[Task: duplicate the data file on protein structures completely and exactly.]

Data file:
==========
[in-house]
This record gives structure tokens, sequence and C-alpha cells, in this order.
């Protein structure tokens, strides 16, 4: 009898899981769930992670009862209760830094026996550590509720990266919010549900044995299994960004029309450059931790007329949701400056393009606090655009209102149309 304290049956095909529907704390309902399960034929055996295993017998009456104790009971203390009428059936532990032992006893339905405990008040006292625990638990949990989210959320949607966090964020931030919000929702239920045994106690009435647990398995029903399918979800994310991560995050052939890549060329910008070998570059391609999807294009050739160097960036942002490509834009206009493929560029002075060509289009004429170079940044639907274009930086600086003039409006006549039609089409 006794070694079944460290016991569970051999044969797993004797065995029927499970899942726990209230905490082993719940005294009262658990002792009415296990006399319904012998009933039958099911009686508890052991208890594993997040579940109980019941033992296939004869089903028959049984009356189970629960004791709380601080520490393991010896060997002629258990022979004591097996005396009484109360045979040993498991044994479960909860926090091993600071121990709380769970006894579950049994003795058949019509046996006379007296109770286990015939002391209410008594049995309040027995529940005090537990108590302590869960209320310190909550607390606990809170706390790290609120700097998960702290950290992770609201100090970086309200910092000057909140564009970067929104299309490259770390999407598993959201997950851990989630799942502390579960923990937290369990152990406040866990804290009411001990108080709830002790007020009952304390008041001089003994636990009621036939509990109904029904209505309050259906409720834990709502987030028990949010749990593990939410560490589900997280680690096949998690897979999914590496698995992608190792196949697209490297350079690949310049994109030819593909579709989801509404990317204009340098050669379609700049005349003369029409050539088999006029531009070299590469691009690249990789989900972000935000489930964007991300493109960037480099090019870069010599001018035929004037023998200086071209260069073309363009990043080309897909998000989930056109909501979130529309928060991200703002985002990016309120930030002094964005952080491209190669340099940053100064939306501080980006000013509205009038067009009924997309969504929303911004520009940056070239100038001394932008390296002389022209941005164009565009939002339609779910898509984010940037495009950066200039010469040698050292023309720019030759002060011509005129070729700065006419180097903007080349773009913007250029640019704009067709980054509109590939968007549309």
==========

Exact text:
[in-house]
This record gives structure tokens, sequence and C-alpha cells, in this order.
């Protein structure tokens, strides 16, 4: 009898899981769930992670009862209760830094026996550590509720990266919010549900044995299994960004029309450059931790007329949701400056393009606090655009209102149309 304290049956095909529907704390309902399960034929055996295993017998009456104790009971203390009428059936532990032992006893339905405990008040006292625990638990949990989210959320949607966090964020931030919000929702239920045994106690009435647990398995029903399918979800994310991560995050052939890549060329910008070998570059391609999807294009050739160097960036942002490509834009206009493929560029002075060509289009004429170079940044639907274009930086600086003039409006006549039609089409 006794070694079944460290016991569970051999044969797993004797065995029927499970899942726990209230905490082993719940005294009262658990002792009415296990006399319904012998009933039958099911009686508890052991208890594993997040579940109980019941033992296939004869089903028959049984009356189970629960004791709380601080520490393991010896060997002629258990022979004591097996005396009484109360045979040993498991044994479960909860926090091993600071121990709380769970006894579950049994003795058949019509046996006379007296109770286990015939002391209410008594049995309040027995529940005090537990108590302590869960209320310190909550607390606990809170706390790290609120700097998960702290950290992770609201100090970086309200910092000057909140564009970067929104299309490259770390999407598993959201997950851990989630799942502390579960923990937290369990152990406040866990804290009411001990108080709830002790007020009952304390008041001089003994636990009621036939509990109904029904209505309050259906409720834990709502987030028990949010749990593990939410560490589900997280680690096949998690897979999914590496698995992608190792196949697209490297350079690949310049994109030819593909579709989801509404990317204009340098050669379609700049005349003369029409050539088999006029531009070299590469691009690249990789989900972000935000489930964007991300493109960037480099090019870069010599001018035929004037023998200086071209260069073309363009990043080309897909998000989930056109909501979130529309928060991200703002985002990016309120930030002094964005952080491209190669340099940053100064939306501080980006000013509205009038067009009924997309969504929303911004520009940056070239100038001394932008390296002389022209941005164009565009939002339609779910898509984010940037495009950066200039010469040698050292023309720019030759002060011509005129070729700065006419180097903007080349773009913007250029640019704009067709980054509109590939968007549309």